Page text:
Unlike the others, Ms. Vo likes products with matte finishes, particularly those that channel fruit like watermelon and cherry, like Glossier’s Generation G in Zip. Across YouTube, there are plenty of MLBB product reviews featuring deep reds and berry shades.
There is also the more drastic step of tattooing; “lip blushing,” an emerging shading technique (like microblading for eyebrows), promises to add enough color to the lips to make them look naturally plump and flushed — for a few years, anyway.
This confusion is part of why MLBB has persisted as a trend, inspiring articles from fashion and beauty publications on a regular basis, nearly 20 years after the term first emerged online.
The “better” in “my lips but better” is inherently subjective. It’s a look made for people who, as Ms. Aina said, lack the time or talent for advanced makeup application, and may not even know what “better” means for them. They can feel overwhelmed by the market’s vastness — by the thousands of tinted balms, sheer lipsticks and rosy glosses — and crave direction toward the best products.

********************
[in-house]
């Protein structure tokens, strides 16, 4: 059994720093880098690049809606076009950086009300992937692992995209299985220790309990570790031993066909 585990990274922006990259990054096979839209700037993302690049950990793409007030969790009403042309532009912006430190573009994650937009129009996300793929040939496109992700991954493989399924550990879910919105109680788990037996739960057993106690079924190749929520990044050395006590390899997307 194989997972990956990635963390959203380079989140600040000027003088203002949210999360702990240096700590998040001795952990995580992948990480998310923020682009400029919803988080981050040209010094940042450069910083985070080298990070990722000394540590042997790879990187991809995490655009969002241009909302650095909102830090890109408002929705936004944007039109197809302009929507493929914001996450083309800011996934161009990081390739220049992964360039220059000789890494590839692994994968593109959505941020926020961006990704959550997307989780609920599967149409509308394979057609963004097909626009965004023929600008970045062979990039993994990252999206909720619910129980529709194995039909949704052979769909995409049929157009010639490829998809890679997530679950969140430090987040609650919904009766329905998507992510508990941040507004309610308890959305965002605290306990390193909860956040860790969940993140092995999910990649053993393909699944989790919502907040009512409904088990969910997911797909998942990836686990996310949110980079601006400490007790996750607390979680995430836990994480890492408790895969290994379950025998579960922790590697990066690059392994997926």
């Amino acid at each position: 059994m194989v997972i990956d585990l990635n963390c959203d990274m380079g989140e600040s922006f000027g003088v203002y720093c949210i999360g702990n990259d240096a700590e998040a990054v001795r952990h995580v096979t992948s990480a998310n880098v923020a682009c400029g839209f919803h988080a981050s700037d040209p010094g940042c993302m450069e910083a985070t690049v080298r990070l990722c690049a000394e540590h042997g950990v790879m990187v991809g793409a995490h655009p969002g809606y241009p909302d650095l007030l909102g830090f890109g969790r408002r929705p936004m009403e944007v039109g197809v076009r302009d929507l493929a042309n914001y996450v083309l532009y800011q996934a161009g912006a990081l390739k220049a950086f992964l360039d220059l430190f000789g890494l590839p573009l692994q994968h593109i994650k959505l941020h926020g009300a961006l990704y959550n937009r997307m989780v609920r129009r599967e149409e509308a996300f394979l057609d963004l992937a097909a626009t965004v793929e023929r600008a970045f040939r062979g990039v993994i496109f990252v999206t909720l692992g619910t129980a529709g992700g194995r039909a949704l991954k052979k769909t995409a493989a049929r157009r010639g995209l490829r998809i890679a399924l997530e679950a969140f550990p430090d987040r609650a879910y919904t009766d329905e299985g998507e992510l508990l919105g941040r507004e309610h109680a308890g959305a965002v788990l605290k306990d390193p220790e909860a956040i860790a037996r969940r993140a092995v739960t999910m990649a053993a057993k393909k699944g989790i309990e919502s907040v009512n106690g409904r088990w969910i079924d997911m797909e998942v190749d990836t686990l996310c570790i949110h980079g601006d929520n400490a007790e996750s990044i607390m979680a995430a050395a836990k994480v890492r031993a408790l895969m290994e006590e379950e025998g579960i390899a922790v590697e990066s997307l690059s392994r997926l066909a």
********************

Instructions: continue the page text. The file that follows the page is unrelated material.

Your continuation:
Representing perhaps the search for eternal youth, with all of its rosy reproductive vitality, the search for the perfect MLBB never ends.
“We have all this information at our fingertips,” Ms. Goodwin said. “And yet somehow we’re still confused. I always marvel at it.”
Article source: https://www.nytimes.com/2021/06/19/style/self-care/does-the-perfect-mlbb-lipstick-exist.html